Understanding Preterm Labor

Authors

  • JOHN R. G. CHALLIS,

    Corresponding author
    1. Departments of Physiology and Obstetrics & Gynaecology, University of Toronto, CIHR Group in Fetal and Neonatal Health and Development, CIHR Institute of Human Development, Child and Youth Health, Toronto, Canada
    • Address for correspondence: John R. G. Challis, University of Cambridge, Department of Obstetrics & Gynaecology, The Rosie Hospital, Robinson Way, Cambridge, England CB2 2SW. Voice: 416-978-2674; fax: 416-978-4940; j.challis@utoronto.ca.

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  • STEPHEN J. LYE,

    1. Departments of Physiology and Obstetrics & Gynaecology, University of Toronto, CIHR Group in Fetal and Neonatal Health and Development, CIHR Institute of Human Development, Child and Youth Health, Toronto, Canada
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  • WILLIAM GIBB,

    1. Department of Obstetrics and Gynaecology, University of Ottawa, Ottawa, Canada
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  • WENDY WHITTLE,

    1. Departments of Physiology and Obstetrics & Gynaecology, University of Toronto, CIHR Group in Fetal and Neonatal Health and Development, CIHR Institute of Human Development, Child and Youth Health, Toronto, Canada
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  • FALGUNI PATEL,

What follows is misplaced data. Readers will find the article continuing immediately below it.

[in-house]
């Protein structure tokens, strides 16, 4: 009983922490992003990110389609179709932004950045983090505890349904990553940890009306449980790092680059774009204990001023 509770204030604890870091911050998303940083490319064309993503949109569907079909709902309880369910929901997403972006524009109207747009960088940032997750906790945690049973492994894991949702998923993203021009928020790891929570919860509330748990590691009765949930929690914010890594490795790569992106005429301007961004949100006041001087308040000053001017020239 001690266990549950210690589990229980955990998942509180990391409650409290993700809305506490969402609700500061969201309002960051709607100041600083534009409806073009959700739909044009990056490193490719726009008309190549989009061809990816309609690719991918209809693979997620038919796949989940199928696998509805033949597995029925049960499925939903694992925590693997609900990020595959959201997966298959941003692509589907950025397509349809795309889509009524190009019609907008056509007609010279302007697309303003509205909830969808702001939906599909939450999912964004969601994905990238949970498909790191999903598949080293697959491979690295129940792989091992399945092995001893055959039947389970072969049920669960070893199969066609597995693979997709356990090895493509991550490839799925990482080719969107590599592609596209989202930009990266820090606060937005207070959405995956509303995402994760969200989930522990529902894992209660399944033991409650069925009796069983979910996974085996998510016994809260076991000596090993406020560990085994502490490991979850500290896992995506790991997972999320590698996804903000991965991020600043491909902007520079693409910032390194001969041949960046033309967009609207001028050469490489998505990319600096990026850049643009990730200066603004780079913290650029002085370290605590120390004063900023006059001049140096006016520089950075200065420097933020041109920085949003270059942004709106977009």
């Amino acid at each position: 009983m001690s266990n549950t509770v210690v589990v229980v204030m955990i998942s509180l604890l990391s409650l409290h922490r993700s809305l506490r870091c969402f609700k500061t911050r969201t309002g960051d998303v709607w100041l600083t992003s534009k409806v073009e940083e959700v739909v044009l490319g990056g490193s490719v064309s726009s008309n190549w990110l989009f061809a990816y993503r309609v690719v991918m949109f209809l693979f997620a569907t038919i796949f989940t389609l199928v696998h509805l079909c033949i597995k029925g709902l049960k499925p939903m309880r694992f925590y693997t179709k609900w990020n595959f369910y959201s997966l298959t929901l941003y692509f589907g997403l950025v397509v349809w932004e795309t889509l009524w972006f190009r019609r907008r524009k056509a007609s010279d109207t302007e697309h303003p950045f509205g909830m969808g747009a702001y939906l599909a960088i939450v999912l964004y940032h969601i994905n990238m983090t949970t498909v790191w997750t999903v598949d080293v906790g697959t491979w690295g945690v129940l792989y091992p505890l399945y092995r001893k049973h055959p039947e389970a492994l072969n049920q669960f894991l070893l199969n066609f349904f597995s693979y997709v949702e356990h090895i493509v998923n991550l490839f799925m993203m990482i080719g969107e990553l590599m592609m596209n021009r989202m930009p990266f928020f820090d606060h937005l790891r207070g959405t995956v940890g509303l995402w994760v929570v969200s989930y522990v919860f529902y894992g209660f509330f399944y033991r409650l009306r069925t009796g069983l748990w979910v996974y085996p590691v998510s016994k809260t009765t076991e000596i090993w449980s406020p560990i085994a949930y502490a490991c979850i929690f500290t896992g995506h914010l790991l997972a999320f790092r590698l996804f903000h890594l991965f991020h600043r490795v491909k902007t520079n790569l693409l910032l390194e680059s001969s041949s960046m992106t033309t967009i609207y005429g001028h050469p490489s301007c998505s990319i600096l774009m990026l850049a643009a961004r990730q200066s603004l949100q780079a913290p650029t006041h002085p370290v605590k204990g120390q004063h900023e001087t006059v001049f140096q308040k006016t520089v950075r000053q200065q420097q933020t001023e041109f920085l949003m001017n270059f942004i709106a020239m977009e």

1. Departments of Physiology and Obstetrics & Gynaecology, University of Toronto, CIHR Group in Fetal and Neonatal Health and Development, CIHR Institute of Human Development, Child and Youth Health, Toronto, Canada
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  • NADIA ALFAIDY

    1. Departments of Physiology and Obstetrics & Gynaecology, University of Toronto, CIHR Group in Fetal and Neonatal Health and Development, CIHR Institute of Human Development, Child and Youth Health, Toronto, Canada
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Abstract

Increased uterine contractility at term and preterm results from activation and then stimulation of the myometrium. Activation can be provoked by mechanical stretch of the uterus and by an endocrine pathway resulting from increased activity of the fetal hypothalamic-pituitary-adrenal (HPA) axis. In fetal sheep, increased cortisol output during pregnancy regulates prostaglandin H synthase type 2 (PGHS2) expression in the placenta in an estrogen-independent manner, resulting in increased levels of PGE2 in the fetal circulation. Later increases in maternal uterine expresssion of PGHS2 require elevations of estrogen and lead to increased concentrations of PGF2α in the maternal circulation. Thus, regulation of PGHS2 at term is differentially controlled in fetal (trophoblast) and maternal (uterine epithelium) tissue. This difference may reflect expression of the glucocorticoid receptor (GR), but not estrogen receptor (ER), in placental trophoblast cells. In women, cortisol also contributes to increased PG production in fetal tissues through upregulation of PGHS2 (amnion and chorion) and downregulation of 15-OH PG dehydrogenase (chorion trophoblasts). The effect of cortisol on chorion expression of PGDH reverses a tonic stimulatory effect of progesterone, potentially through a paracrine or autocrine action. We have interpreted this interaction as a reflection of “progesterone withdrawal” in the primate, in relation to birth. Other agents, such as proinflammatory cytokines, similarly upregulate PGHS2 and decrease expression of PGDH, indicating the presence of several mechanisms by which labor at term or preterm may be initiated. These different mechanisms need to be considered in the development of strategies for the detection and management of the patient in preterm labor.

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